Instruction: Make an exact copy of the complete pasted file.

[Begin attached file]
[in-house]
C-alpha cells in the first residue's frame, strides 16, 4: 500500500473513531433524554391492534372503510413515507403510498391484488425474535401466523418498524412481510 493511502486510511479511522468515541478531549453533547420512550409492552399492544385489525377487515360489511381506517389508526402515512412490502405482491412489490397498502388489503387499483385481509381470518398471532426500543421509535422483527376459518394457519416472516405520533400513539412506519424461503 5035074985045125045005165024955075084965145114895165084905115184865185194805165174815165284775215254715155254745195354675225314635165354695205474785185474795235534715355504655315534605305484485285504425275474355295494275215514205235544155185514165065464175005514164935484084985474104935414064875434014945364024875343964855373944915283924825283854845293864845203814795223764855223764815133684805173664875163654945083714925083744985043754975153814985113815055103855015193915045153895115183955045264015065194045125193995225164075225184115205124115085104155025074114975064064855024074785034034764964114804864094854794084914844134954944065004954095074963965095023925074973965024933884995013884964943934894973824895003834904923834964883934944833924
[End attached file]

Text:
[in-house]
C-alpha cells in the first residue's frame, strides 16, 4: 500500500473513531433524554391492534372503510413515507403510498391484488425474535401466523418498524412481510 493511502486510511479511522468515541478531549453533547420512550409492552399492544385489525377487515360489511381506517389508526402515512412490502405482491412489490397498502388489503387499483385481509381470518398471532426500543421509535422483527376459518394457519416472516405520533400513539412506519424461503 5035074985045125045005165024955075084965145114895165084905115184865185194805165174815165284775215254715155254745195354675225314635165354695205474785185474795235534715355504655315534605305484485285504425275474355295494275215514205235544155185514165065464175005514164935484084985474104935414064875434014945364024875343964855373944915283924825283854845293864845203814795223764855223764815133684805173664875163654945083714925083744985043754975153814985113815055103855015193915045153895115183955045264015065194045125193995225164075225184115205124115085104155025074114975064064855024074785034034764964114804864094854794084914844134954944065004954095074963965095023925074973965024933884995013884964943934894973824895003834904923834964883934944833924